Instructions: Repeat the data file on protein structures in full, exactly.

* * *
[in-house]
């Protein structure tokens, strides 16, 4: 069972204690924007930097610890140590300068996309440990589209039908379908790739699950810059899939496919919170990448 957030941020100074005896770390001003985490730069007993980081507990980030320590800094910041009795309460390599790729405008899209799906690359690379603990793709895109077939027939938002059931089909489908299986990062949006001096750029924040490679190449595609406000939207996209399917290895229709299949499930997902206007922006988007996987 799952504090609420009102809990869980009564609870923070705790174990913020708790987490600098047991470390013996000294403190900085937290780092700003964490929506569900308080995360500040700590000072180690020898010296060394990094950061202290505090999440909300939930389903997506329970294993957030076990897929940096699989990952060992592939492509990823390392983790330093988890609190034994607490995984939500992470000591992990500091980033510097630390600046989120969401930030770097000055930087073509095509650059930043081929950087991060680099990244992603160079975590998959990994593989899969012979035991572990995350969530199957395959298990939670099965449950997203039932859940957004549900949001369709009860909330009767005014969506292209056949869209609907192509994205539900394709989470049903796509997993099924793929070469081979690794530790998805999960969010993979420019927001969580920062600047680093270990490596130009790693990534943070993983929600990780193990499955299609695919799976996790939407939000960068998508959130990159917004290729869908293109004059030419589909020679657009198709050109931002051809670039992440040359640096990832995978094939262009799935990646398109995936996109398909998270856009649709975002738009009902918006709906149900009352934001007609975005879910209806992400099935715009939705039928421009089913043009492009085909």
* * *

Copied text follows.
[in-house]
């Protein structure tokens, strides 16, 4: 069972204690924007930097610890140590300068996309440990589209039908379908790739699950810059899939496919919170990448 957030941020100074005896770390001003985490730069007993980081507990980030320590800094910041009795309460390599790729405008899209799906690359690379603990793709895109077939027939938002059931089909489908299986990062949006001096750029924040490679190449595609406000939207996209399917290895229709299949499930997902206007922006988007996987 799952504090609420009102809990869980009564609870923070705790174990913020708790987490600098047991470390013996000294403190900085937290780092700003964490929506569900308080995360500040700590000072180690020898010296060394990094950061202290505090999440909300939930389903997506329970294993957030076990897929940096699989990952060992592939492509990823390392983790330093988890609190034994607490995984939500992470000591992990500091980033510097630390600046989120969401930030770097000055930087073509095509650059930043081929950087991060680099990244992603160079975590998959990994593989899969012979035991572990995350969530199957395959298990939670099965449950997203039932859940957004549900949001369709009860909330009767005014969506292209056949869209609907192509994205539900394709989470049903796509997993099924793929070469081979690794530790998805999960969010993979420019927001969580920062600047680093270990490596130009790693990534943070993983929600990780193990499955299609695919799976996790939407939000960068998508959130990159917004290729869908293109004059030419589909020679657009198709050109931002051809670039992440040359640096990832995978094939262009799935990646398109995936996109398909998270856009649709975002738009009902918006709906149900009352934001007609975005879910209806992400099935715009939705039928421009089913043009492009085909």